# Particle reactions in the center of mass frame

I am having some conceptual difficulties with a seemingly simple phenomena in particle physics. My professor told me that the reaction $$e^-\rightarrow \nu_{e^-}+\pi^-$$ can not occur in the center of mass frame because the electron does not have enough rest mass energy to account for the pion. However, he also explained that if the electron has enough kinetic energy that the reaction could occur. The problem with my understanding is that this implies that there is a frame of reference in which the electron is moving before it is converted into the two particles. However, if we then transform back into a frame in which the electron is again stationary, it would look like the electron is converted into the two particles and imparts even more kinetic energy to them than the original center of mass frame scenario. Is this because in this new scenario of the electron with kinetic energy there must be a photon involved in the reaction to make up for this energy or something?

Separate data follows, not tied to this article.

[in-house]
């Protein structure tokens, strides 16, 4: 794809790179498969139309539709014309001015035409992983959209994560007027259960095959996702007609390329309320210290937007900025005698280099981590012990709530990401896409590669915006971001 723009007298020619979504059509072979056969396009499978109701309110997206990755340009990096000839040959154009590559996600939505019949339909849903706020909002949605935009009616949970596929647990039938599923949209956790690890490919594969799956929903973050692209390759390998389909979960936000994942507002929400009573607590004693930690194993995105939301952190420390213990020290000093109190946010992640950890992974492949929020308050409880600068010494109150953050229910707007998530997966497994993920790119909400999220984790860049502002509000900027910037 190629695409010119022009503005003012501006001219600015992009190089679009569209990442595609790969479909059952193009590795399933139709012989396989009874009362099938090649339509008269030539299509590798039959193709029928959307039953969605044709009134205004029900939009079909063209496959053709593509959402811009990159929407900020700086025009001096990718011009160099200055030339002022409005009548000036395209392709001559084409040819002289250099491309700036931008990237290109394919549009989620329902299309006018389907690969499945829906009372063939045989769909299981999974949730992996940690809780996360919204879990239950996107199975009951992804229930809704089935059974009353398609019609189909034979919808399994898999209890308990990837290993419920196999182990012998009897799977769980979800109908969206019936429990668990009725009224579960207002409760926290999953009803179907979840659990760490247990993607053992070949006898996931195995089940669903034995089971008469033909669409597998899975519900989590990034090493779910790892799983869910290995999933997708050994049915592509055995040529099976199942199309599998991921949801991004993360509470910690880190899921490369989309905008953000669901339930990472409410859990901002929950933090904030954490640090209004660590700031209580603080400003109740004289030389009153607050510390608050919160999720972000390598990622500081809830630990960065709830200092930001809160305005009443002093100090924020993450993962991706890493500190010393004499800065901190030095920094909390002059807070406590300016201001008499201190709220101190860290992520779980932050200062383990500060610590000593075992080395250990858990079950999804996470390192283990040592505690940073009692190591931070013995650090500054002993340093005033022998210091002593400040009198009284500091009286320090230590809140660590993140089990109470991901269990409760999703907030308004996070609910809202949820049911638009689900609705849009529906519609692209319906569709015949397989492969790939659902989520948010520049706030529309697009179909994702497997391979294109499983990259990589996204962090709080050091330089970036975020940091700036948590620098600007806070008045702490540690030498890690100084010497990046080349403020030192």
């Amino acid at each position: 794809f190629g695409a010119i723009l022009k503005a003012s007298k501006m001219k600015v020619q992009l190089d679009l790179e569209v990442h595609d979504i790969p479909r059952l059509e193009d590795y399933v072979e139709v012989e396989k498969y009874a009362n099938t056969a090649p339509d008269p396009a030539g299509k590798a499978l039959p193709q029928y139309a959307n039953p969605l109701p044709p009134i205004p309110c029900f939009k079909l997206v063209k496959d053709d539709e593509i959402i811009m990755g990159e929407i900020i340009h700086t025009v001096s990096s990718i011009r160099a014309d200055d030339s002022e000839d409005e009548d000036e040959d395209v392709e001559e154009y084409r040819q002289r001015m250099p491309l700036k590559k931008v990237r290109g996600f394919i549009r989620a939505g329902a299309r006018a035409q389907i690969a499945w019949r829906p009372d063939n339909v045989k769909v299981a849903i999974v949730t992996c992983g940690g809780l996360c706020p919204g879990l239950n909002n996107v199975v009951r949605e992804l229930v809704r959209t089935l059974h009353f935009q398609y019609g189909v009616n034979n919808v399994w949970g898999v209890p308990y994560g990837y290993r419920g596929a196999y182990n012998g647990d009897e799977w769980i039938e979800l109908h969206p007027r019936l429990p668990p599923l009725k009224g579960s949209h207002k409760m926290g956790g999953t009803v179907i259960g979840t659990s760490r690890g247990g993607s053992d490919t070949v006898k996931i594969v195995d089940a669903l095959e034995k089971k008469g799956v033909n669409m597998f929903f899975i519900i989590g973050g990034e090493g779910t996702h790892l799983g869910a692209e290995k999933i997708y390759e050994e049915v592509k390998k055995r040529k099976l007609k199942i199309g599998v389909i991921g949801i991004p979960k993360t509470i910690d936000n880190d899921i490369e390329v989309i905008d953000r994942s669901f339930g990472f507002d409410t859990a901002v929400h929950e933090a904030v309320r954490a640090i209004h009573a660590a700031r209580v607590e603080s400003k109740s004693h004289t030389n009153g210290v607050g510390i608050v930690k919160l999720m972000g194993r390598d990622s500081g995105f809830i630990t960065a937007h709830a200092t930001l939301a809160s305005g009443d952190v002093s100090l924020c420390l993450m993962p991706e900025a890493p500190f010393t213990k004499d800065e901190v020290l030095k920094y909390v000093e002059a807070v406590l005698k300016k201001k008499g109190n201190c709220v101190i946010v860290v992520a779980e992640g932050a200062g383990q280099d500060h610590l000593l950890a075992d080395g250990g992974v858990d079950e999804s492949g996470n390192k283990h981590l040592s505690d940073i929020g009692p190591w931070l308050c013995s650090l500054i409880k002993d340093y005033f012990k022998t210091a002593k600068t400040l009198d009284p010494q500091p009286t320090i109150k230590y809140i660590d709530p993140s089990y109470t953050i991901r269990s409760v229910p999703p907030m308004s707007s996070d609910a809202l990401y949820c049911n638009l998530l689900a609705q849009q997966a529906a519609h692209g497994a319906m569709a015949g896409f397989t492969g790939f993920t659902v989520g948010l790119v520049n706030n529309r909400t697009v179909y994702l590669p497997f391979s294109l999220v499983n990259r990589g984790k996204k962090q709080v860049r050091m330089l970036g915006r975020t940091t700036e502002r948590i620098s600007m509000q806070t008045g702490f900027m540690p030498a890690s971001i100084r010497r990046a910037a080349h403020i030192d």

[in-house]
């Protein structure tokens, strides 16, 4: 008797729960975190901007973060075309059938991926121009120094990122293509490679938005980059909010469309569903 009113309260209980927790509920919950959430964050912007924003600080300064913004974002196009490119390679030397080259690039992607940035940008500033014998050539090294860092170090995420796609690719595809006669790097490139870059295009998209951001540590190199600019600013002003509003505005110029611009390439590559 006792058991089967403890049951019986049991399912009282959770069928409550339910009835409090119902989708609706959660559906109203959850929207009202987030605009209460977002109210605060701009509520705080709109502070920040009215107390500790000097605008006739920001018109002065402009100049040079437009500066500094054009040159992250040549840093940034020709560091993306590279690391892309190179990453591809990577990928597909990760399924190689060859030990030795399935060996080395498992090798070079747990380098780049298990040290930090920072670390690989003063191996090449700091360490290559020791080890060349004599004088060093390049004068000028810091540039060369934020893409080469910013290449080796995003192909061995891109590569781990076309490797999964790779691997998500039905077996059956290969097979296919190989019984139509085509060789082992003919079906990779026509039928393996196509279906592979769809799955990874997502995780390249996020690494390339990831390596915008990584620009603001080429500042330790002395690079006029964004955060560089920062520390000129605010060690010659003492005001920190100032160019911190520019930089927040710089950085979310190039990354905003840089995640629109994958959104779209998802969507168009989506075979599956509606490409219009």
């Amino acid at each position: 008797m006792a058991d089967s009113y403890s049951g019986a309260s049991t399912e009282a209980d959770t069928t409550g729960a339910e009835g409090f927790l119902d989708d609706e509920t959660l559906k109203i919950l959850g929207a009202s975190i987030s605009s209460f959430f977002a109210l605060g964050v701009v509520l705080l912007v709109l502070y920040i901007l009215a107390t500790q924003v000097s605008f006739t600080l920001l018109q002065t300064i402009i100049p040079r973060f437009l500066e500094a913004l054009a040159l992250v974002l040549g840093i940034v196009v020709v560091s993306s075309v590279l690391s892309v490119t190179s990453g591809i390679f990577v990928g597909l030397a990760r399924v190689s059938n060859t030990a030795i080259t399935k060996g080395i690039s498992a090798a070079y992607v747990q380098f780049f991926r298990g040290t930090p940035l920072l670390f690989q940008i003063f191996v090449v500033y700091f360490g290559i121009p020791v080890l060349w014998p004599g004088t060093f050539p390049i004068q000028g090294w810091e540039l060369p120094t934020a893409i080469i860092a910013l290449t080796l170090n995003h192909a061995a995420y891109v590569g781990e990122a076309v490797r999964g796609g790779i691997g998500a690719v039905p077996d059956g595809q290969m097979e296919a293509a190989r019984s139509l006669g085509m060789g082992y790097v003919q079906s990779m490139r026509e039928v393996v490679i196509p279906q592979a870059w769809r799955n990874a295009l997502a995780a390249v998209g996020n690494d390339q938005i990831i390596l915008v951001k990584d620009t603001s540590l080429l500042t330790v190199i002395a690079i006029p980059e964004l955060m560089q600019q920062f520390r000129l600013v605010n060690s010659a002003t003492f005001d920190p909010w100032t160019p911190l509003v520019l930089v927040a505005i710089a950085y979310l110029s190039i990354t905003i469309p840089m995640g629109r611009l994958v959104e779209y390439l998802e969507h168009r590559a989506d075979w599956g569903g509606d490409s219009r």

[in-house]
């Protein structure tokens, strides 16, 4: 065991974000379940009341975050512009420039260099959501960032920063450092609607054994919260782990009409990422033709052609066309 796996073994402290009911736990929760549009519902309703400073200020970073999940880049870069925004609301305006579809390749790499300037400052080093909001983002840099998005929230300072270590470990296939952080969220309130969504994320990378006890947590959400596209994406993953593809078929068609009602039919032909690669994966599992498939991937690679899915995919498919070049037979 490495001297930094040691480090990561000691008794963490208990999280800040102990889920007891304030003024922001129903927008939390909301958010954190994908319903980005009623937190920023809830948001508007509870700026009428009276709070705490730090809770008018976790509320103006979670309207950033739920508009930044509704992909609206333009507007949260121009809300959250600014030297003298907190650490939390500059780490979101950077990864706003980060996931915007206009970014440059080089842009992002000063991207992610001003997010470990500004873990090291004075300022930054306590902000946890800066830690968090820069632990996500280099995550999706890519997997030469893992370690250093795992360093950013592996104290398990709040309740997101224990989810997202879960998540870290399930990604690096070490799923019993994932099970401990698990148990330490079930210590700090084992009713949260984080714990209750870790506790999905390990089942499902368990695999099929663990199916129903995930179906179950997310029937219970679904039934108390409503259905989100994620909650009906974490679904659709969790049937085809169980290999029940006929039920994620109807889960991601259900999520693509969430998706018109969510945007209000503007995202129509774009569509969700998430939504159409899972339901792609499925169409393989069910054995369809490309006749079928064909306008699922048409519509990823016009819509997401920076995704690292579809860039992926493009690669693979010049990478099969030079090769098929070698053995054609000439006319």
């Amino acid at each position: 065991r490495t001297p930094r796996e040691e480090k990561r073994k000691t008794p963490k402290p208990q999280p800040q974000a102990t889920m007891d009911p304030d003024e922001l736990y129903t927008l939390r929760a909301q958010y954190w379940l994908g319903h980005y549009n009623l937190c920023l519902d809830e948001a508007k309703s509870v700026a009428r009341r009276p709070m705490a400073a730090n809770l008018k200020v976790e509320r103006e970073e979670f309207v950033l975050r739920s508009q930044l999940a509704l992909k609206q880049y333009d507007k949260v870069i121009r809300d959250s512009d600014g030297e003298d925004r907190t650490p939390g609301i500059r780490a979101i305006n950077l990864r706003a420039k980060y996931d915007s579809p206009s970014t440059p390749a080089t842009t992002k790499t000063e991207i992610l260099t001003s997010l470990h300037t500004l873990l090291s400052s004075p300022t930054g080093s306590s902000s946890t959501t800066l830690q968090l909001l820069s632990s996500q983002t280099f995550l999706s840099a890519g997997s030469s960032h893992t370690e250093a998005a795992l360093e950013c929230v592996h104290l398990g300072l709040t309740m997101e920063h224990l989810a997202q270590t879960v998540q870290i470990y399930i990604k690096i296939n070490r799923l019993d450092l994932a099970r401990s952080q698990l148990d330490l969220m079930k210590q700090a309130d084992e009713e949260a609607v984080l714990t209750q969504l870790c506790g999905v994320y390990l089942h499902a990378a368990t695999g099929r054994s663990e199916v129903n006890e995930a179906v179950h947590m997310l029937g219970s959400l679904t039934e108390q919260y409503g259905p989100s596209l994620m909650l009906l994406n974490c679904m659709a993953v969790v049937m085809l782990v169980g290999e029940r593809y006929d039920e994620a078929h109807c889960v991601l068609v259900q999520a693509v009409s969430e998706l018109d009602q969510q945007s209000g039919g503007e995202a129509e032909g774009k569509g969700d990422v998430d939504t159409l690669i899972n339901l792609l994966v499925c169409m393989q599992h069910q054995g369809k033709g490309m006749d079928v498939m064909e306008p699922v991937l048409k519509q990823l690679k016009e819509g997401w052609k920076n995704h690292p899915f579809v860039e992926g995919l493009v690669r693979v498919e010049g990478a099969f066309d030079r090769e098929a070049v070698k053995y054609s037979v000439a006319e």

## 1 Answer

However, he also explained that if the electron has enough kinetic energy that the reaction could occur

You have misunderstood something.

It is not enough for the electron to be in a frame where it has large kinetic energy, it has to also interact with some other particle, so a neutrino can go off with the electron quantum number.

This is because an elementary particle cannot decay. The electron is a point particle, it is not composed out of anything, (as a neutron is for example). It will just be sitting there at rest in the center of mass system, or moving in another framework.

If there is enough energy in the center of mass of the whole system , (electron + an interacting particle or field), a pi0 has a probability of appearing. One goes to the center of mass to see what the energy available is, because the reaction of particles are Lorenz transformation invariant.

The reaction could be, for example, $$e^-+p > ν_e + π^0 +n$$

One has to conserve lepton number baryon number and charge, for the reaction to be possible even if the energy in the center of mass is available for the generation of a $$π^0$$. The reaction happens through the weak interaction, so it is very improbable to see the channel in electron scattering off protons.

• The lifetime of an isolated electron is rather large as explained in this article. – Farcher Oct 29 '19 at 7:31